Coming up this month is the 25th anniversary of the world famous Cambridge Science Festival. This event is run by the University and sponsored by many local science and technology oriented companies. This year it will run from Monday 11th to Sunday 24th of March.
The Festival will be spread across dozens of different locations, most of which are centrally located. This makes the also centrally located Varsity Hotel an excellent base for attending the Festival.
City of Science
Cambridge has been a world class centre of scientific discovery and innovation for centuries. This is where Sir Isaac Newton formulated his world changing Theory of Gravity.
It is also where Francis Crick and James Watson determined the double helix structure of DNA in the early 1950s. The Cavendish Laboratory they worked in has since moved to more modern facilities out of town. But the Eagle pub where they are said to have announced their discovery and then celebrated it is still there.
And during our own lifetimes, Cambridge is where the recently passed theoretical physicist Steven Hawkins spent much of his career.
A good deal of the city’s reputation for excellence in science is due to the University and its long standing emphasis on science. But during the 20th century clusters of engineering, biotech and medical research firms (among others) started to form in the surrounding area. Now the region is referred to as Silicon Fen for its prevalence of tech start-ups.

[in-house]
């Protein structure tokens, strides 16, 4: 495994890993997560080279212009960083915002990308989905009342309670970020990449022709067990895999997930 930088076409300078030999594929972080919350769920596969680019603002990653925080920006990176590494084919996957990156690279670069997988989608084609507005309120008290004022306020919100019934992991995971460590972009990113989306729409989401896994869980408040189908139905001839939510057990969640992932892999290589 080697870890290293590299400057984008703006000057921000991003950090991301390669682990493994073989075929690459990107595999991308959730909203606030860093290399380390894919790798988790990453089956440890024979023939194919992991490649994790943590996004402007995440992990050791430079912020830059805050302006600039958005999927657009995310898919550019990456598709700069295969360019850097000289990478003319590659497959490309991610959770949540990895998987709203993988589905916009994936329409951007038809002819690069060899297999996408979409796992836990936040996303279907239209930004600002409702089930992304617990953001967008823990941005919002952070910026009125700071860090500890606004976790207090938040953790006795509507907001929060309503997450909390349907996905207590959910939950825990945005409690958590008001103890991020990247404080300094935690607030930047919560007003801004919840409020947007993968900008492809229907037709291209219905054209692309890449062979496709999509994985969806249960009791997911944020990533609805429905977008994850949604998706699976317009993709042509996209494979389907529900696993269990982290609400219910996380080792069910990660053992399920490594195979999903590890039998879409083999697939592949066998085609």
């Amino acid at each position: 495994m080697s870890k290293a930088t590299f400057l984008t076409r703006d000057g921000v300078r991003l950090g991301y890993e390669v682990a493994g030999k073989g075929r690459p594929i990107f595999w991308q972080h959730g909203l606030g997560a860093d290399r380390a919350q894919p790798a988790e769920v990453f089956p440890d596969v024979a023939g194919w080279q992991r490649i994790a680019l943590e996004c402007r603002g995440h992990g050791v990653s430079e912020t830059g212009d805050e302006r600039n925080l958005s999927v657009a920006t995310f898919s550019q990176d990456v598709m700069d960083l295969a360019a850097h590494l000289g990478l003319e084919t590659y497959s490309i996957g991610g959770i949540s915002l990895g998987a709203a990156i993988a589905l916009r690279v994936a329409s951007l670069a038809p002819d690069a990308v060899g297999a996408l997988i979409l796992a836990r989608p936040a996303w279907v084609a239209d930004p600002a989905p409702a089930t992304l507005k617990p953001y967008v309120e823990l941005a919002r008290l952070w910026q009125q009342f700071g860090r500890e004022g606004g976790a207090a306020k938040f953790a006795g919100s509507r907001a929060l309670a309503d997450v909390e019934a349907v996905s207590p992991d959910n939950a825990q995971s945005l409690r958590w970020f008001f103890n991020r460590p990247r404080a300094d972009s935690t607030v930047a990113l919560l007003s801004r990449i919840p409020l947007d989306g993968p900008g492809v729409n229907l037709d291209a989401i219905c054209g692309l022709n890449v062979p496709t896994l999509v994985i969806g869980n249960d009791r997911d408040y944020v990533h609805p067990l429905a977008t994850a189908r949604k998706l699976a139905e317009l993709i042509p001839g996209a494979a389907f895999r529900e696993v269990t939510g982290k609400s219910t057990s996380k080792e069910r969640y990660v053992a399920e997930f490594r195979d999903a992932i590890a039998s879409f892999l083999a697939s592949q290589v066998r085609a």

Cambridge Science Festival
All in all, Cambridge is an excellent location to host a truly world class Science Festival. This year it will consist of over 350 separate events across the city over the course of the two weeks. Under the overall theme of “discoveries”, these will range from talks, debates and workshops led by world class experts. To exhibitions, films and even comedy performances.
As usual, the focus will be on both recent discoveries and their potential implications. And upon the major challenges and issues that our species and our planet will face over the coming years.
Naturally there will be serious talks on matters such as the long term implications of climate change and the effects that plastics accumulating in the oceans will have.
But also on topics such as black holes, radioactivity and the potential for using renewable resources for the production of new polymers or fuels. Plus a look at the more existential questions regarding whether technology and social media are making us more miserable.
Whatever interest you have, you’re likely to be spoilt for choice. Except in the matter of finding a hotel room in easy walking distance of the various venues. For that, the Varsity Hotel has few peers.